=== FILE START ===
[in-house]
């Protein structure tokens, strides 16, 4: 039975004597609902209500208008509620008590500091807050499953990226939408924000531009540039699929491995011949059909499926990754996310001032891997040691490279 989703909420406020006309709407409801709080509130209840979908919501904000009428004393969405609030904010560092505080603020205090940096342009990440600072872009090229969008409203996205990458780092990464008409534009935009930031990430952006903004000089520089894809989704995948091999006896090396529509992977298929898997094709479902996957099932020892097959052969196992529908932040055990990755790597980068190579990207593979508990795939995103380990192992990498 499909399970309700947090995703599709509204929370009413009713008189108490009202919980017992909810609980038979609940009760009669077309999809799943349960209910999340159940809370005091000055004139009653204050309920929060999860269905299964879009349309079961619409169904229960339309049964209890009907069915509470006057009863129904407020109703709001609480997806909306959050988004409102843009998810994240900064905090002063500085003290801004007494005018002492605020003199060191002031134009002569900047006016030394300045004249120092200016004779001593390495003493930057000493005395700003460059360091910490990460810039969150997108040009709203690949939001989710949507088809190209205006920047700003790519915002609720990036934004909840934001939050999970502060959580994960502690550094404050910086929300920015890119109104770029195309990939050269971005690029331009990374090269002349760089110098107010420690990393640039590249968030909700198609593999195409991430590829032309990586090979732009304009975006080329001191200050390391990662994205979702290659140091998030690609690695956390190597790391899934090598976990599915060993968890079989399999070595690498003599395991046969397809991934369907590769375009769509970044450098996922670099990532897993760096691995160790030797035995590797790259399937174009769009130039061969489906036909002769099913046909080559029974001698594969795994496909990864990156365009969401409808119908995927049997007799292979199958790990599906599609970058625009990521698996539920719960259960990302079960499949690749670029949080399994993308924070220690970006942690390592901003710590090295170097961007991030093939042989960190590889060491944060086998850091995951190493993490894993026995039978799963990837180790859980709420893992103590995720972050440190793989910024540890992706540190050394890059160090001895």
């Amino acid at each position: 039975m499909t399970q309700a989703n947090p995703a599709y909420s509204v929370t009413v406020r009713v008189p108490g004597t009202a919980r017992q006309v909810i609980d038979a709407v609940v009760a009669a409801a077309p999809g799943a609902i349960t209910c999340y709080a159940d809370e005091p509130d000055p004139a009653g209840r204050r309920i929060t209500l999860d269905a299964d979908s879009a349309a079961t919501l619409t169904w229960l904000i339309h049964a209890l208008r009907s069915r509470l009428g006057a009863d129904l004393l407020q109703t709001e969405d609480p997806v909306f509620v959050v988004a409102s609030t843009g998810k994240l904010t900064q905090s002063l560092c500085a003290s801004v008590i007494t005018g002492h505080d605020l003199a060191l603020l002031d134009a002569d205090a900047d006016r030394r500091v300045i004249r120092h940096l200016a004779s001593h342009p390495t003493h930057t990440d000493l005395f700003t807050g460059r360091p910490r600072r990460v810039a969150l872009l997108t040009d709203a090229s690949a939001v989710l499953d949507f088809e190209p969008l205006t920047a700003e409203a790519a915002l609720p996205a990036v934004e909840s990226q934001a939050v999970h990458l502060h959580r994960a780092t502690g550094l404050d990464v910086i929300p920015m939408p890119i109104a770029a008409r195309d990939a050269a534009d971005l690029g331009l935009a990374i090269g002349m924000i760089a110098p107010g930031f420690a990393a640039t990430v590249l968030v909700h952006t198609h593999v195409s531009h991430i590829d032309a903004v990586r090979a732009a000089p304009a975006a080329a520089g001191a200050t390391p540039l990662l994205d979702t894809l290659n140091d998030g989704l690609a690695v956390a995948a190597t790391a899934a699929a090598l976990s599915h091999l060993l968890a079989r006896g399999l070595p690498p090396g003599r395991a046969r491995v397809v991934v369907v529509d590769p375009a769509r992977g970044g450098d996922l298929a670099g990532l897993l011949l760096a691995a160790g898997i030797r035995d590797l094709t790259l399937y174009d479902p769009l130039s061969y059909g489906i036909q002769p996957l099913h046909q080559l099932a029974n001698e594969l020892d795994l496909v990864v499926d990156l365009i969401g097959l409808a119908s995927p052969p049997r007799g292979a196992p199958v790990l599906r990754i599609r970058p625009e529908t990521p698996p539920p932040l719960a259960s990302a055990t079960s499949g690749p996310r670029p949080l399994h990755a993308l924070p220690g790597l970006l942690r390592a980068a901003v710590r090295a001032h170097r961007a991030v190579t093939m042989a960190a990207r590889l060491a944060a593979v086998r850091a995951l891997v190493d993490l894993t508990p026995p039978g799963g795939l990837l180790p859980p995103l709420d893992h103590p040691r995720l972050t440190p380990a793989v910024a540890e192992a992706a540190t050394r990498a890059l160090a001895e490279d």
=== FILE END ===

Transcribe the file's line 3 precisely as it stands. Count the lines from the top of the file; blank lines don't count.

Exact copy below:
């Amino acid at each position: 039975m499909t399970q309700a989703n947090p995703a599709y909420s509204v929370t009413v406020r009713v008189p108490g004597t009202a919980r017992q006309v909810i609980d038979a709407v609940v009760a009669a409801a077309p999809g799943a609902i349960t209910c999340y709080a159940d809370e005091p509130d000055p004139a009653g209840r204050r309920i929060t209500l999860d269905a299964d979908s879009a349309a079961t919501l619409t169904w229960l904000i339309h049964a209890l208008r009907s069915r509470l009428g006057a009863d129904l004393l407020q109703t709001e969405d609480p997806v909306f509620v959050v988004a409102s609030t843009g998810k994240l904010t900064q905090s002063l560092c500085a003290s801004v008590i007494t005018g002492h505080d605020l003199a060191l603020l002031d134009a002569d205090a900047d006016r030394r500091v300045i004249r120092h940096l200016a004779s001593h342009p390495t003493h930057t990440d000493l005395f700003t807050g460059r360091p910490r600072r990460v810039a969150l872009l997108t040009d709203a090229s690949a939001v989710l499953d949507f088809e190209p969008l205006t920047a700003e409203a790519a915002l609720p996205a990036v934004e909840s990226q934001a939050v999970h990458l502060h959580r994960a780092t502690g550094l404050d990464v910086i929300p920015m939408p890119i109104a770029a008409r195309d990939a050269a534009d971005l690029g331009l935009a990374i090269g002349m924000i760089a110098p107010g930031f420690a990393a640039t990430v590249l968030v909700h952006t198609h593999v195409s531009h991430i590829d032309a903004v990586r090979a732009a000089p304009a975006a080329a520089g001191a200050t390391p540039l990662l994205d979702t894809l290659n140091d998030g989704l690609a690695v956390a995948a190597t790391a899934a699929a090598l976990s599915h091999l060993l968890a079989r006896g399999l070595p690498p090396g003599r395991a046969r491995v397809v991934v369907v529509d590769p375009a769509r992977g970044g450098d996922l298929a670099g990532l897993l011949l760096a691995a160790g898997i030797r035995d590797l094709t790259l399937y174009d479902p769009l130039s061969y059909g489906i036909q002769p996957l099913h046909q080559l099932a029974n001698e594969l020892d795994l496909v990864v499926d990156l365009i969401g097959l409808a119908s995927p052969p049997r007799g292979a196992p199958v790990l599906r990754i599609r970058p625009e529908t990521p698996p539920p932040l719960a259960s990302a055990t079960s499949g690749p996310r670029p949080l399994h990755a993308l924070p220690g790597l970006l942690r390592a980068a901003v710590r090295a001032h170097r961007a991030v190579t093939m042989a960190a990207r590889l060491a944060a593979v086998r850091a995951l891997v190493d993490l894993t508990p026995p039978g799963g795939l990837l180790p859980p995103l709420d893992h103590p040691r995720l972050t440190p380990a793989v910024a540890e192992a992706a540190t050394r990498a890059l160090a001895e490279d």